Overflowing with Mercy. Our Lord’s life, ministry, and teaching were filled with mercy, and the Sermon on the Mount is no exception.  From pronouncing blessing on the poor in spirit and the merciful, to calling us to forgive our debtors, to turn the other cheek, to pray for our enemies, to give another mile to those who ask, Jesus both pronounces mercy to, and expects mercy from, his hearers.  Just as Old Testament Law had embedded in it directives to care for the poor, the widow, and the needy, so this message abounds with directives to live a gracious life.

This in part explains the reaction of the crowd, who noticed Christ taught “not as their scribes.”  These men used the Law to burden and oppress the people.  Jesus showed how, through a renewed heart in faith and union with him, that God’s commands are not burdensome but light because they lead us to love others (I John 5:3).

Filled with Moral Imperative. Too much preaching, especially in Reformed camps, is indicative rather than imperative in nature.  Men, afraid that they might be accused of being an Arminian if they call people to faith or a denier of justification by faith if they stress good works too much, settle for making their sermons little more than running commentaries over the text.

Near the beginning of his message, Jesus said the commands of Scripture are not to be relaxed and we are not to teach others to relax them or we will be deemed least in his kingdom.  Rather, we are commanded to let our light shine by obeying and teaching his commands,  which he offers in plentiful amount in this message.  “Leave your gift at the altar.”  “Be reconciled to your brother.”  “Tear out your right eye.”  “Do not resist one who is evil.”  “Pray for your enemies.”   That’s just a few from the fifth chapter, which ends with another one that could be viewed as quite a task.  “Be perfect, as your heavenly Father is perfect.”  Calling the congregation to obedience should not lead them to deny justification by faith, but to rely upon it!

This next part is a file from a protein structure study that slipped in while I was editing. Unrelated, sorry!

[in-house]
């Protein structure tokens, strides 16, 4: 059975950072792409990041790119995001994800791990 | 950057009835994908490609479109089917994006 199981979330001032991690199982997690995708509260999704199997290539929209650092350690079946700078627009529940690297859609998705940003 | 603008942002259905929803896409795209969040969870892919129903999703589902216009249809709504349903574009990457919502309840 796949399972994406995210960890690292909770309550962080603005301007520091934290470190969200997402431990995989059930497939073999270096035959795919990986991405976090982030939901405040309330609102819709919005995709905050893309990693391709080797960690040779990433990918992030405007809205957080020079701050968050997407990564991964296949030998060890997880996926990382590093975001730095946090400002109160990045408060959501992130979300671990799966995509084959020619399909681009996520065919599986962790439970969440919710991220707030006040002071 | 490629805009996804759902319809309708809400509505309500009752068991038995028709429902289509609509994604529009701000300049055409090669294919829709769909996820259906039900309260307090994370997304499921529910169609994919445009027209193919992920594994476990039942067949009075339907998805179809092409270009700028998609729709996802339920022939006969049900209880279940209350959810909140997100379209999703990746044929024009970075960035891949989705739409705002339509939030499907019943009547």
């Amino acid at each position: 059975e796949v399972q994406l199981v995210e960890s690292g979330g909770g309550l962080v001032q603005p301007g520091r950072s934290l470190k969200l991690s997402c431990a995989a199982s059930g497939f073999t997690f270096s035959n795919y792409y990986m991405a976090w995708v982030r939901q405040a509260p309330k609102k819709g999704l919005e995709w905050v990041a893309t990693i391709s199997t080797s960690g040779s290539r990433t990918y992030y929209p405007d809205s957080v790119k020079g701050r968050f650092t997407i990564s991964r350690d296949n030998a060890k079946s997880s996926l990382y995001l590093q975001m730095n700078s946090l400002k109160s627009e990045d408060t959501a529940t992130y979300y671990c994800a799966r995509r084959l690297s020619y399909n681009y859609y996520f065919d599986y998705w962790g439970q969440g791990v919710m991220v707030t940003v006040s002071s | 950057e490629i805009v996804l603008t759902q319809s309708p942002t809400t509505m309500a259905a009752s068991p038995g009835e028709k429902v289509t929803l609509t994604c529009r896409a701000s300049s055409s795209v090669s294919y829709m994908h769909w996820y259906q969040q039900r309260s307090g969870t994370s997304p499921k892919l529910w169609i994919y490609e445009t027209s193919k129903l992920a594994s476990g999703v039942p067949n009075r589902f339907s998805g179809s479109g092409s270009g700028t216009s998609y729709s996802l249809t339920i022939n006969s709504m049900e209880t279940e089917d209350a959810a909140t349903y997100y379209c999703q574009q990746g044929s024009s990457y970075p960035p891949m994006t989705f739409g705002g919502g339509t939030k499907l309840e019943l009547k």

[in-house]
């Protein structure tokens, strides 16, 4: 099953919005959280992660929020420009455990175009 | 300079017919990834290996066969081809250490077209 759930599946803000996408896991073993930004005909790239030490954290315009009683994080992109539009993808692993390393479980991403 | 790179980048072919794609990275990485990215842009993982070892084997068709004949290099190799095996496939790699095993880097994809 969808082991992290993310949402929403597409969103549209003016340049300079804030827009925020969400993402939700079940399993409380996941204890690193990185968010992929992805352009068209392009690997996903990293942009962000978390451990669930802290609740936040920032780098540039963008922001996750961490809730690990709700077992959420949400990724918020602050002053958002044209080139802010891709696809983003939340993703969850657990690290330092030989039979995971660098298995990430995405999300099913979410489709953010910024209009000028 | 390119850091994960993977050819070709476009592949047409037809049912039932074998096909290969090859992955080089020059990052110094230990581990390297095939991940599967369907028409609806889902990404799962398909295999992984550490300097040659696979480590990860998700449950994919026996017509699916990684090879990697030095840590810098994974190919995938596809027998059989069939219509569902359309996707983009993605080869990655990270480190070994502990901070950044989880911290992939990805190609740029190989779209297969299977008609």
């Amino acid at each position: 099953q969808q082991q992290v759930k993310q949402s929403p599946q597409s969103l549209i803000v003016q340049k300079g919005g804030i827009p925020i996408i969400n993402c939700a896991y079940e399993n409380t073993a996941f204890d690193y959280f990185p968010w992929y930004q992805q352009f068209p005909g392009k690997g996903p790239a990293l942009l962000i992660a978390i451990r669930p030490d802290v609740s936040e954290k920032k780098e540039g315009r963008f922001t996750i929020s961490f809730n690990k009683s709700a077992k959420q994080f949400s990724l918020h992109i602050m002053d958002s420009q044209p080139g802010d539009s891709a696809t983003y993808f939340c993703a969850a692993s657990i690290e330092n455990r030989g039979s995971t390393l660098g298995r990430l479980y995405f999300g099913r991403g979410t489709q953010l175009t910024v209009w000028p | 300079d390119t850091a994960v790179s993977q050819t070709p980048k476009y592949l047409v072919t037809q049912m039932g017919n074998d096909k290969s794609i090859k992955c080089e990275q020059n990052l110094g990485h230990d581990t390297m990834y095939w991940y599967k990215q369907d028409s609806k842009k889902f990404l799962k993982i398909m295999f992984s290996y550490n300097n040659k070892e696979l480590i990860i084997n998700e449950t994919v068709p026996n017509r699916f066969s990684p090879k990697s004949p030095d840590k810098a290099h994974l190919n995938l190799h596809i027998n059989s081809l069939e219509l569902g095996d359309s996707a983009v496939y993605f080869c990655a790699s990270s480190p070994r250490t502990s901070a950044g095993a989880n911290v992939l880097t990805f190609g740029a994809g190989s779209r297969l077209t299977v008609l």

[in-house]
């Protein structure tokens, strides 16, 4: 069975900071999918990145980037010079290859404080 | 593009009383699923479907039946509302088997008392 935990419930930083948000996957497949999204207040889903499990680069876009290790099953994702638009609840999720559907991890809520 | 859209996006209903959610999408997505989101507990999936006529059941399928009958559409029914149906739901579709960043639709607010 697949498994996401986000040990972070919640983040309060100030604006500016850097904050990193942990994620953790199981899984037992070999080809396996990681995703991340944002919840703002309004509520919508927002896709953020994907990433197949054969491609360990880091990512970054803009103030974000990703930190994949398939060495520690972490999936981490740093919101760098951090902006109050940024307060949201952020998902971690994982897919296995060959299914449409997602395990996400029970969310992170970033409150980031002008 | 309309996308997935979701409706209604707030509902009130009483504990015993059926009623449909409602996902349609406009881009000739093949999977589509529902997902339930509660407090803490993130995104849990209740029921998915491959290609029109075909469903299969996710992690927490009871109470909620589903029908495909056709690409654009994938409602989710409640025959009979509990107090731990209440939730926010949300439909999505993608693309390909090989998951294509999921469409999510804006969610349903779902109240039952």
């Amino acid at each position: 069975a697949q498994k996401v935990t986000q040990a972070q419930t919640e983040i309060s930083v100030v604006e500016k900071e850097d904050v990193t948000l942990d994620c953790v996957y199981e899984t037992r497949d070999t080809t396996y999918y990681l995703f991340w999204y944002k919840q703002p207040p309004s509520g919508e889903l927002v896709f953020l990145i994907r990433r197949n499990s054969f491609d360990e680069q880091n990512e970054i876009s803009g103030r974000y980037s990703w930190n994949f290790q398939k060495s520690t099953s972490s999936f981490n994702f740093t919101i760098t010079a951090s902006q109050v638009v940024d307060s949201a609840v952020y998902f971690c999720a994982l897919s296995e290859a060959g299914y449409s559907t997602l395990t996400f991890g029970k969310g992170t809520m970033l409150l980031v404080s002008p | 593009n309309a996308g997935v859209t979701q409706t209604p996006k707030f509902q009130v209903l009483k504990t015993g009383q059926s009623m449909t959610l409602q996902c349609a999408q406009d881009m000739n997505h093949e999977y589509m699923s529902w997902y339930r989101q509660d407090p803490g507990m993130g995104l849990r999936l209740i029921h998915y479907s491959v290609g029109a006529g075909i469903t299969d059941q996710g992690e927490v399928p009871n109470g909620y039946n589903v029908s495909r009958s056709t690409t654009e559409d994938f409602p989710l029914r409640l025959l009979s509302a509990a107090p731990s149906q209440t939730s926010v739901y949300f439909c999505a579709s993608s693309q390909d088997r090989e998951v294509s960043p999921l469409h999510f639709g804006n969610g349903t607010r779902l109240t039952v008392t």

Abounding in Illustrations.   Read aloud Matthew 5-7 and you will find this exercise takes less time than listening to most men’s sermons.  If and when you do read it out loud, listen to all of the illustrative language you hear packed into this message.  Jesus speaks actively about such things as tearing out eyes, leaving a gift at the altar, getting slapped on the cheek, going two miles, paying the last penny, or how the sun and the rain fall on the just and unjust alike.  He uses concrete imagery, talking about such wide and varied things as trumpets, eyes, lamps, moth, rust, birds, flowers, barns, thieves, specks, logs, fish, serpents, scorpions, sheep, wolves, fish, trees, rain, winds, flood…the list could go on.  He tells little stories throughout, from guys praying on street corners to sons asking fathers for bread to ending with men building houses on rock and sand.